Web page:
Justin Rogers, 24, was doing a job in a house in Thorncliffe about a year ago when he noticed a long-forgotten artifact of Calgary's history — a 1955 evacuation plan for the city of Calgary — tacked up on the wall.
"I just saw this old stained piece of paper and I'm a pretty curious guy by nature, I decided to open it up and have a peak," said Rogers.
"I thought it sounded pretty cool."
In September 1955, following months of planning, Calgary ran a major practice evacuation as part of preparations against a possible attack by the Soviet Union.
The evacuation, called Operation Lifesaver, was a combined effort of the Canadian government and civil defence organizations.
Frances Reilly, a historian and PhD student at the University of Saskatchewan who has studied the operation, says the plan was mostly to put the minds of Calgarians at ease. And it was used by the media to show that Canada was ready with defense strategies in case of a bombing or an attack, he says.
"It was a period of fearing what the Soviets were hearing and listening to," said Reilly. "So if they were listening to Canadian media, they would know there's a disaster plan."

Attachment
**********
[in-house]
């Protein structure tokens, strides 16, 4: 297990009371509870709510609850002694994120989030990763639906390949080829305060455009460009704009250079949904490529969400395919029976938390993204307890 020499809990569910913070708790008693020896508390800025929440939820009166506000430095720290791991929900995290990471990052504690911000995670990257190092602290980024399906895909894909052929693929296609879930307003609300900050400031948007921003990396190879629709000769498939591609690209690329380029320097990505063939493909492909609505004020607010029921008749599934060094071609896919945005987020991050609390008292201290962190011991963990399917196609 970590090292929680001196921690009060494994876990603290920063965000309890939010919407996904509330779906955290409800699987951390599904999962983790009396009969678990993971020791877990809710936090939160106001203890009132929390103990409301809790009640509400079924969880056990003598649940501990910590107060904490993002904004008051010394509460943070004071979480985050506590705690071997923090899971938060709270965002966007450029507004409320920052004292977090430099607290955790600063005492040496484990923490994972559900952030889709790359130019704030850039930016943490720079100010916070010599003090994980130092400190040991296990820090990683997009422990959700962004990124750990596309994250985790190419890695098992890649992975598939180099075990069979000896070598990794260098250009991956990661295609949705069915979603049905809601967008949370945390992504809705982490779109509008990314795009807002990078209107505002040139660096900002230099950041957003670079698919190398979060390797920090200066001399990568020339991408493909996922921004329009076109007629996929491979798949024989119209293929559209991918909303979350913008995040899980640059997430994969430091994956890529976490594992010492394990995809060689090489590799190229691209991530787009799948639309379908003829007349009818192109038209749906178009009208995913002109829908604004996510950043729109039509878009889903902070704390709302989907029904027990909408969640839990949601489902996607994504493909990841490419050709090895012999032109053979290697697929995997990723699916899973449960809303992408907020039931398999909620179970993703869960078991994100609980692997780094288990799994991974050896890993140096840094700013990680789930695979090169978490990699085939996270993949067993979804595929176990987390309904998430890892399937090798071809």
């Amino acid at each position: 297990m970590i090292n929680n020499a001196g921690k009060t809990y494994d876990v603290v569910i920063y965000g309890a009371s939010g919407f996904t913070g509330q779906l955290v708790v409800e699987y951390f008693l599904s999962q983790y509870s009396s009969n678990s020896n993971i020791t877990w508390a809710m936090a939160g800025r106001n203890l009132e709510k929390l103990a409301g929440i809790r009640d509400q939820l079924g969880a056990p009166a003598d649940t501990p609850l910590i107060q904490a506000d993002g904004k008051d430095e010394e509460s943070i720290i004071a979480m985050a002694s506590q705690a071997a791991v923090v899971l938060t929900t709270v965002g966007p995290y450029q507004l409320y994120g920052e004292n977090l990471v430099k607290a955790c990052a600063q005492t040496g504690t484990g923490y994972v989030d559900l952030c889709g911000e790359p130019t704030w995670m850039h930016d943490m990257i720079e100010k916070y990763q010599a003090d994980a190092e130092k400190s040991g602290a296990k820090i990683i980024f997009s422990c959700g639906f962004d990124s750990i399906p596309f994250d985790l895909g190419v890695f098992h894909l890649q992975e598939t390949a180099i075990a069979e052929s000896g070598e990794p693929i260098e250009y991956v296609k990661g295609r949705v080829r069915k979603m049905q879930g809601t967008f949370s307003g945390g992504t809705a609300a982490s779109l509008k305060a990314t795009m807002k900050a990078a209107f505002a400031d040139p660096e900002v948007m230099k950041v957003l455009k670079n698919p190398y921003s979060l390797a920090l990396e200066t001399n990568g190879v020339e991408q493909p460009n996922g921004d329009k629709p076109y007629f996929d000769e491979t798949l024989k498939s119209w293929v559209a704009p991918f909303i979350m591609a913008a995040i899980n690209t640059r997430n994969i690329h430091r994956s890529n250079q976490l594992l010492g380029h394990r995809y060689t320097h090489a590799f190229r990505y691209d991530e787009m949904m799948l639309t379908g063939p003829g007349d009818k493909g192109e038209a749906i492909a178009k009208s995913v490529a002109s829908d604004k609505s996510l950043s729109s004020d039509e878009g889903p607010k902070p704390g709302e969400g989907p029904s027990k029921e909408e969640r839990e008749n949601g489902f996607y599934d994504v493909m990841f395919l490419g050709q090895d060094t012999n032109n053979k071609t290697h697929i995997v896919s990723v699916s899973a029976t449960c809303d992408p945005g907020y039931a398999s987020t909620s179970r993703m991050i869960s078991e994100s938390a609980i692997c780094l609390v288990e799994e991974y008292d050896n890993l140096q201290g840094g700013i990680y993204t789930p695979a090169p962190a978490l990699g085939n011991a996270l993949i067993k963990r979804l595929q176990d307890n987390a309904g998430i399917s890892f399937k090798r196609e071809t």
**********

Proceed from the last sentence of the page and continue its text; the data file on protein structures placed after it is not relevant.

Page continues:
The evacuation plans were colour-coded to identify different evacuation routes.
"The only defense against the threatened nuclear attack is to be far away from it," the document says.
It advises people to "pack such necessary clothing as you can easily carry, together with enough food for 24 hours."
The CBC filmed the exercise in 1955 and reported that out of 25,000 possible evacuees, only 5,000 Calgarians participated.
Despite low participation, Reilly says the plan was widely publicized across Canada and North America.
"At the Calgary Stampede that year they had people in civil defence uniforms to show they were prepared in case of an attack," Reilly says.
This fall will be the 60th anniversary of Operation Lifesaver.